Belfast Telegraph

Wednesday 17 September 2014

Tory MP 'backed' to be next leader

Adam Afriyie became the Conservative Party's first black MP in 2005

MP Adam Afriyie has emerged as a surprise contender to be the next Conservative Party leader if David Cameron fails to deliver a majority at the 2015 general election.

Several Sunday newspapers reported that MPs had been approached to endorse the credentials of the self-made IT millionaire - who became the party's first black MP in 2005.

It was said to be a "well organised" campaign by individuals concerned about the party's prospects of being returned to office amid poor opinion poll ratings and grim economic news. But the Prime Minister's popular promise of an in/out referendum on Europe appeared to have squashed speculation it could be part of a plot to oust him before the election.

Mark Field, one of those reported to have been pushing Mr Afriyie as a potential leader, said: "I do not think it's any plot against the Prime Minister".

The Mail on Sunday said that Windsor MP Mr Afriyie, when asked about the campaign, said: "You are being very mischievous. I supported David Cameron to become leader. I love him and want him to be leader for the next 20 years."

He later told the newspaper in an email: "David Cameron is Prime Minister and I am concerned that the media is taking attention away from the promised referendum. We are all working hard to achieve a Conservative majority so the British people get their say on the EU."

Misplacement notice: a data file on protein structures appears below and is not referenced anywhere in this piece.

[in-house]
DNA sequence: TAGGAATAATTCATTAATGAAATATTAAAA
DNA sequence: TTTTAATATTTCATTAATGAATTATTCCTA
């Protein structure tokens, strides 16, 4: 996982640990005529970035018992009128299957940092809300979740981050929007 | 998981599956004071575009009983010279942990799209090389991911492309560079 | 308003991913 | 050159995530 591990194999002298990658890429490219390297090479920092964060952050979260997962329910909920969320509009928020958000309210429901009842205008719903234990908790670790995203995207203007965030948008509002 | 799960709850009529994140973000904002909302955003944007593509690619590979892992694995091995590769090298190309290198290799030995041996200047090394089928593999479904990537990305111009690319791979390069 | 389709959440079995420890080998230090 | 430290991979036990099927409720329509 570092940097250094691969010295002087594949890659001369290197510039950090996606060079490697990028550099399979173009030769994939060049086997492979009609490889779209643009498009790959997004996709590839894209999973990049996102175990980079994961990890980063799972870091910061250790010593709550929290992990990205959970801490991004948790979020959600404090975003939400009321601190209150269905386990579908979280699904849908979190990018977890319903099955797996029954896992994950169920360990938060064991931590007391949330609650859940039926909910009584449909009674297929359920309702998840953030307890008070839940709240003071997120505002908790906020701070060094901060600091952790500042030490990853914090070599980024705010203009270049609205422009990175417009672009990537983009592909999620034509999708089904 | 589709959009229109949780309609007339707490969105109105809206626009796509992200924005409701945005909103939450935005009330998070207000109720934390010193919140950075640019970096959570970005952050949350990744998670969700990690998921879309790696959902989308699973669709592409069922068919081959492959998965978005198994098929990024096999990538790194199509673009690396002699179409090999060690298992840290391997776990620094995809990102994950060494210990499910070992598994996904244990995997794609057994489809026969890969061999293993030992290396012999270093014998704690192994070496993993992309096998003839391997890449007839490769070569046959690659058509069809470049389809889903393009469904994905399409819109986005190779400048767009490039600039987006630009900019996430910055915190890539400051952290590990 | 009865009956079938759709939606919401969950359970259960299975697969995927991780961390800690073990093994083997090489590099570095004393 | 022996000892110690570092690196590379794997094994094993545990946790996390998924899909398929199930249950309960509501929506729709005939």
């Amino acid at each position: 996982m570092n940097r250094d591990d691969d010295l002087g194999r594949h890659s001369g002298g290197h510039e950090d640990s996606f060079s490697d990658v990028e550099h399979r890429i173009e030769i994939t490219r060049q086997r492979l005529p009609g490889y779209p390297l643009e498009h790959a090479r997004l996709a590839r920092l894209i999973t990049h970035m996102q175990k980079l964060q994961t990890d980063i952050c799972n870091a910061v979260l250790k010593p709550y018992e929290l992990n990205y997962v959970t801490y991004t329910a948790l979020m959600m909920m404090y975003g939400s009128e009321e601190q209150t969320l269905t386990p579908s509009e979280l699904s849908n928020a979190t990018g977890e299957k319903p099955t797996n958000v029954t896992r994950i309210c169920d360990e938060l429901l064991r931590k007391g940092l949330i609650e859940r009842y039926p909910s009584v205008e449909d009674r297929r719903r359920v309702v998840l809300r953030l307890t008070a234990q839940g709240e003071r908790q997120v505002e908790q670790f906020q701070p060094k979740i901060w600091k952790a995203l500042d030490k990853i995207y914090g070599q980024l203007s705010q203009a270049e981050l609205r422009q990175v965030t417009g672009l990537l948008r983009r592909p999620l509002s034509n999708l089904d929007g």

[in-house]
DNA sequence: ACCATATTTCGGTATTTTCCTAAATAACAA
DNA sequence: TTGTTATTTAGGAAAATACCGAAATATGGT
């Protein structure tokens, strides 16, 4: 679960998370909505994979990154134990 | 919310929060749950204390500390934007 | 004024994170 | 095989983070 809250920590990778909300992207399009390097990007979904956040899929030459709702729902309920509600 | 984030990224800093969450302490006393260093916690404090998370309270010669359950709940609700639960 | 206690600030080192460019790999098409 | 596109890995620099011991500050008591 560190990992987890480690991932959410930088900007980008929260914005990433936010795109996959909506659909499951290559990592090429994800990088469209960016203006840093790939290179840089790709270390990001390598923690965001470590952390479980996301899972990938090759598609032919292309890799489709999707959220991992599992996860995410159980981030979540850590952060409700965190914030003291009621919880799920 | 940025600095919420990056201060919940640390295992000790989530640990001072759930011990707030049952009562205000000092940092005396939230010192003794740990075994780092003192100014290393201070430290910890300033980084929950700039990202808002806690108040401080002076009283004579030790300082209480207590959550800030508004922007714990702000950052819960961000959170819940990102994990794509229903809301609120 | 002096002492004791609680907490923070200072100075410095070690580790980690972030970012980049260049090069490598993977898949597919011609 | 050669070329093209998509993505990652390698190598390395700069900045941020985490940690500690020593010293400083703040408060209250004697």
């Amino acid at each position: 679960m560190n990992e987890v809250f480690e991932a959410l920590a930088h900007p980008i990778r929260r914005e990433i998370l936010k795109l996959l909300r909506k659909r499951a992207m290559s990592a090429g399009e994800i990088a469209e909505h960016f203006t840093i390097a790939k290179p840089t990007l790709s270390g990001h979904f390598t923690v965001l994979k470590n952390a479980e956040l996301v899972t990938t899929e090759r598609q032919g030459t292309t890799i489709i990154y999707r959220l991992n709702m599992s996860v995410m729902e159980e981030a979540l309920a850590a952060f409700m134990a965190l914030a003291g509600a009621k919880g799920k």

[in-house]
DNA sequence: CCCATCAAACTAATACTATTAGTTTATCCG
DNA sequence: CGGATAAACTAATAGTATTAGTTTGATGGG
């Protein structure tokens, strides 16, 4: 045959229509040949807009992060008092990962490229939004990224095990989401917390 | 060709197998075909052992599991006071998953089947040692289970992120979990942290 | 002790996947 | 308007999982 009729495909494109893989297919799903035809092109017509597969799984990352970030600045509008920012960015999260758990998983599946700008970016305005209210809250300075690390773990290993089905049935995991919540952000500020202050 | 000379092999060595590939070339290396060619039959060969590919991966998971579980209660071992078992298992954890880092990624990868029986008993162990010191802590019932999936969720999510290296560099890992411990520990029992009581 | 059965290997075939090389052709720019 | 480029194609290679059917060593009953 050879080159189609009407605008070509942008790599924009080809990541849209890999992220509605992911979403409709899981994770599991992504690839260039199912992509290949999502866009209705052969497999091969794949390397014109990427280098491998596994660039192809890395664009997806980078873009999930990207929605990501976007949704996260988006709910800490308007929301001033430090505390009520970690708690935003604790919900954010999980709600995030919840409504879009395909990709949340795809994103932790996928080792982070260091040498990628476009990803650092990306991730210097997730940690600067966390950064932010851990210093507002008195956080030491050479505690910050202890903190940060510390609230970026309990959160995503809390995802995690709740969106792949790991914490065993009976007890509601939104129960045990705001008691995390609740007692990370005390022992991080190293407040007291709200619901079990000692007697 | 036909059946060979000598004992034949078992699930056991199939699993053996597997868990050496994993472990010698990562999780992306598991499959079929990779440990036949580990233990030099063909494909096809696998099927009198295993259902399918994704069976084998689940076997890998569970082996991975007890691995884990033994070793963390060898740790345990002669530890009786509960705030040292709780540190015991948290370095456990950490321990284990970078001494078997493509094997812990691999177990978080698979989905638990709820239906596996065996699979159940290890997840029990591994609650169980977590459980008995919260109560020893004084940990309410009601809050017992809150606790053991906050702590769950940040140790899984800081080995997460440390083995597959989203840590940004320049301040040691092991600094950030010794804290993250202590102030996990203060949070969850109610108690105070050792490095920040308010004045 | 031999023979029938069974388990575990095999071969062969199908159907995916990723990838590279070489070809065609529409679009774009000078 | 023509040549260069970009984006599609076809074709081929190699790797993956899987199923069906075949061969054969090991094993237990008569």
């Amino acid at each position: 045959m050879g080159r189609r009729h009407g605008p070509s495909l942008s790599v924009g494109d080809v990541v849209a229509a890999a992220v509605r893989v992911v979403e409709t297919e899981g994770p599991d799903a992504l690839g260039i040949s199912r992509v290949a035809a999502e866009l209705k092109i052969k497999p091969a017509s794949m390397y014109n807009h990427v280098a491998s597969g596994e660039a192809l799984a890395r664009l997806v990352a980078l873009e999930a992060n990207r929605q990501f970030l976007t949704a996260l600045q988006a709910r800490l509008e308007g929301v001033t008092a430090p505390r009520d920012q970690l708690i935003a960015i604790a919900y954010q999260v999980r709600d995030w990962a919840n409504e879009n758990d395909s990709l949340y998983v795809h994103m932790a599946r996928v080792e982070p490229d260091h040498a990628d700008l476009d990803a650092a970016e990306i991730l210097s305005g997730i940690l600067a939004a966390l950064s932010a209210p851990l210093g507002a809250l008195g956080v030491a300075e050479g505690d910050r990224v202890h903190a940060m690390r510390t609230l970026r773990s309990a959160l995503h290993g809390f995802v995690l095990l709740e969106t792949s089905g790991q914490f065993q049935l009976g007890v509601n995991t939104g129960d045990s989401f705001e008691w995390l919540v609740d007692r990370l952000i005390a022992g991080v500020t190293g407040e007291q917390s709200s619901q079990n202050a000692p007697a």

The newspaper said MPs approached to give their support had been told Mr Afriyie had the backing of 40 MPs although others put the number at half that. Mr Field told the Mail on Sunday that he had had "a handful of conversations with people" but that there was "no mass campaign" in support of Mr Afriyie.

"Discussing him as a long-term option has nothing to do with destabilising the Coalition or plotting against the current leadership. It would be impossible to do that given how the rules operate and counter-productive."

The Sunday Times quoted a "friend" of Mr Afriyie, who is 47, as saying: "The team are well organised. They are very concerned about the long-term future of the party and believe Adam is the future. He has a fantastic back story and is very impressive."

Among factors in favour of the relatively unknown MP - who was shadow science minister before the 2010 election - are said to be his upbringing in a poor part of south London and the fact that he has never claimed travel or second home expenses.

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